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▣ Report on DeSoto County meeting 2/21/08 - Commercial Appeal

posted by admin on February 23rd, 2008 at 9:38 AM (MST)

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DeSoto Dems draw crowd
About 100 hear from congressional candidates
By William C. Bayne (Contact)
Saturday, February 23, 2008

DeSoto County Democrats had their biggest meeting in perhaps two decades Thursday night to hear candidates for congressional races.

The meeting at the Courthouse in Hernando drew former governor Ronnie Musgrove in his bid for the Senate seat vacated by former senator Trent Lott; Erik Fleming, campaigning for his party's nomination to run against Sen. Thad Cochran; House candidates Travis Childers, Marshall Coleman and Brian Neely, and Gloria Holland, the wife of House candidate Steve Holland.

"This (crowd of about 100) blows me away," beamed party chairman Samuel Williams. "But it's not enough to show up. We need to roll up our sleeves and work."

The parade of Democratic Party hopefuls through the county is being mirrored by Republican Party candidates, who are suddenly facing two elections back-to-back: The primaries for the General Election on March 11 and the special election for the House seat vacated by Sen. Roger Wicker April 22.

"The American dream has hit a ceiling," said Musgrove, after likening a visit in DeSoto County to being at home.

He said the federal deficit has passed the $9 trillion mark, with annual interest of $450 billion.

"I balanced the budget each year I served as governor," he said. "We kept our finances strong, but we kept our priorities intact."

Musgrove promised to "fight for fiscal responsibility and to stop fiscal insanity" if he is elected.

Fleming did not mention Cochran's name, but he referred to him as "the king of pork."

He said that increases in the minimum wage are not sufficient. "We need a living wage."

Fleming called for Democrats to go to work to elect a slate from the party.

"We're serious about this election," he said. "You are supposed to help those who can't help themselves. This battle is for real. We're hurting. We have real pain. But we're the ones who must act to do something about it."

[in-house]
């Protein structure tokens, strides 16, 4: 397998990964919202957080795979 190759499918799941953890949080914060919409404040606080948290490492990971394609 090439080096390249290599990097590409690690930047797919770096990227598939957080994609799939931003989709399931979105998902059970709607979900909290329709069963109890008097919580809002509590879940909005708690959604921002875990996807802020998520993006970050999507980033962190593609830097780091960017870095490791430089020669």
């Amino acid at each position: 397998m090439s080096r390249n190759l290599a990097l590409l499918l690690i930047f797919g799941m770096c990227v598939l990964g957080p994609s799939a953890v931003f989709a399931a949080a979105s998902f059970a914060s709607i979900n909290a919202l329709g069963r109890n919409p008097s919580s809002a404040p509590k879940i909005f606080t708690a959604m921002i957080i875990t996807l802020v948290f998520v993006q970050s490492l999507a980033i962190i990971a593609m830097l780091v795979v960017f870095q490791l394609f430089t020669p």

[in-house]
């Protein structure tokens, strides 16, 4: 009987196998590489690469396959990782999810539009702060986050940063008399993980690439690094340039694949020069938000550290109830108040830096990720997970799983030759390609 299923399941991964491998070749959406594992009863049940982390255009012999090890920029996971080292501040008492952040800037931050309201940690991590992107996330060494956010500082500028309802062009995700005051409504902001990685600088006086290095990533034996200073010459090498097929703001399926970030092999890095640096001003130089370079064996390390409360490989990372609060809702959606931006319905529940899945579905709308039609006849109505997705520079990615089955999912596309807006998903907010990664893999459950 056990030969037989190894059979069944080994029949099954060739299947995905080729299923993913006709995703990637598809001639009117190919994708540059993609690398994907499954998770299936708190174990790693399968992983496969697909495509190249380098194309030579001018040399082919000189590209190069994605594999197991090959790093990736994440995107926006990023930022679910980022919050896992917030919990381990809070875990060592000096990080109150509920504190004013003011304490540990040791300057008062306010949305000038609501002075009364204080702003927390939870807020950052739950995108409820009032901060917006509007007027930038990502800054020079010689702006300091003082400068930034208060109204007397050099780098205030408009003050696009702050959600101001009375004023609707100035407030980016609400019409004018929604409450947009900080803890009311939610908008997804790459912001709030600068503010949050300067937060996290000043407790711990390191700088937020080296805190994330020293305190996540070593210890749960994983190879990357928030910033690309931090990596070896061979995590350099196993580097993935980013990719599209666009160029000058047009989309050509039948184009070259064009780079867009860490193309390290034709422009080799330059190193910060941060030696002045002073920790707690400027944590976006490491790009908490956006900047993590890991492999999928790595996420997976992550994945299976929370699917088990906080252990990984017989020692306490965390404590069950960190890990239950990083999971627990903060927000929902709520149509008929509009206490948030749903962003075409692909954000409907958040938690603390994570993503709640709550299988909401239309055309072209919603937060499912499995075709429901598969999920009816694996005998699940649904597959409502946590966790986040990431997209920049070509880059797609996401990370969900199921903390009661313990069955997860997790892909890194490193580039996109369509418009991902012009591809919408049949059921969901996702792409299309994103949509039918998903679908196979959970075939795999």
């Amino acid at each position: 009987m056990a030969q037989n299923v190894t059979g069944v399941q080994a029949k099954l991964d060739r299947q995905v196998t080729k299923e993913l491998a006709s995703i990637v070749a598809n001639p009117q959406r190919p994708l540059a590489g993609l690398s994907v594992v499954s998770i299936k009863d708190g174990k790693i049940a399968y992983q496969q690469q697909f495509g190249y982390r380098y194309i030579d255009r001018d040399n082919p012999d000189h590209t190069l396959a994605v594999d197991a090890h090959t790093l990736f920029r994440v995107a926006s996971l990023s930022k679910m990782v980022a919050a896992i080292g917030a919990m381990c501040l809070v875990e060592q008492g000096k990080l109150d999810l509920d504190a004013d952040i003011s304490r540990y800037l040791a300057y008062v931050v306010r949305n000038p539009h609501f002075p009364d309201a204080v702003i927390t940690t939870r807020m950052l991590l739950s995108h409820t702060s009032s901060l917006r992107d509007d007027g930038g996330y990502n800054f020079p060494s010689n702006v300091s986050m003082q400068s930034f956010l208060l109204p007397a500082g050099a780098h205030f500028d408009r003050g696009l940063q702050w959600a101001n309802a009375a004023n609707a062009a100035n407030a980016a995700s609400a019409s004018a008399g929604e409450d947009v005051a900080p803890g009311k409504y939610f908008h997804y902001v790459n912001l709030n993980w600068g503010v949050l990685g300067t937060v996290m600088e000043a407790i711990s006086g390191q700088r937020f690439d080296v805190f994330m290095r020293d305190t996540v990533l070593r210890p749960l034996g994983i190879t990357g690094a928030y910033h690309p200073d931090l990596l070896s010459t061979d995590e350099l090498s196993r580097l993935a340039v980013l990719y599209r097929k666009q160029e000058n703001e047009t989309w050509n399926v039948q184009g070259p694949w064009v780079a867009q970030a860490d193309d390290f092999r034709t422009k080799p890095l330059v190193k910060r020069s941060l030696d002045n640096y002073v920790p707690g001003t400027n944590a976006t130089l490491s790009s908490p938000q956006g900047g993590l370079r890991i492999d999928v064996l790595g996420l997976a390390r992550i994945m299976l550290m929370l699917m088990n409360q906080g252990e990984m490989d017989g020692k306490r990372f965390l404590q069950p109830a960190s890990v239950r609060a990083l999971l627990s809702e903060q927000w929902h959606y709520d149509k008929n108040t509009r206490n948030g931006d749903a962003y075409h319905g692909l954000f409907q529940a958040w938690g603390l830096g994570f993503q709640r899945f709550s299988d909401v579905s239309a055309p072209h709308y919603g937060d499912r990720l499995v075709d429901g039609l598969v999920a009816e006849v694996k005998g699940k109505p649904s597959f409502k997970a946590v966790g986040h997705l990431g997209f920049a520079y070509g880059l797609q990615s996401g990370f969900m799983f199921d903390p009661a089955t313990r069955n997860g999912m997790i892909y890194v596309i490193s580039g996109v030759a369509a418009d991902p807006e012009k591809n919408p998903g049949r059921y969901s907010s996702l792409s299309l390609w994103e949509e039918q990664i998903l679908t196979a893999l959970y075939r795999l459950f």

Childers, the Prentiss County Chancery Court clerk seeking the 1st District House seat vacated by Wicker, described his tough times as a child and pledged to help bring an economic boost to Mississippi if he is elected.

"The people in Washington have dropped the ball," he said. "I have helped create hundreds and hundreds of jobs and I will fight to create jobs here. They're not going to drop out of the sky."

Childers said, "I am a member of the working class party. I am a member of the party that cares about people."

Gloria Holland was speaking on behalf of her husband who was working in the Legislature Thursday night.

She said Steve Holland "wants to go to Washington to work for the average family." And she said he had had 25 years' experience in the Legislature working for his constituents in northeast Mississippi.

Neely was in an attack mode. "What are we doing with all these resources?" he asked angrily.

"What are we doing sending billions of dollars to Iraq to build schools when we won't build schools for our own people?"

He said the people of Iraq are destined to resume civil war or tribal conflicts once the American military presence ends.

"Those people (Iraqis) need some love and they don't have it," he said.

Coleman touted an endorsement from James Ken Hurt, who has dropped out of the four-way race for the Democratic Party nomination for the 1st District House seat.

He said his campaign formula is "accessibility plus dependability plus accountability equals possibility."

He said he also favors a balanced budget.

While DeSoto County has enjoyed relative affluence, Coleman said most of the 1st District is stagnant.

"We have a stagnant economy and everything is stagnated."

He said illegal immigration is a problem in Mississippi, but he said those immigrants must be required to pay taxes, learn English and have a way through which they could earn their citizenship.

Williams asked that party members pledge to personally contact 25 other Democrats to ensure a strong turnout March 11. He also asked for cash donations to help with party finances.

"We need your help," he said.

-- William C. Bayne: (662) 996-1408


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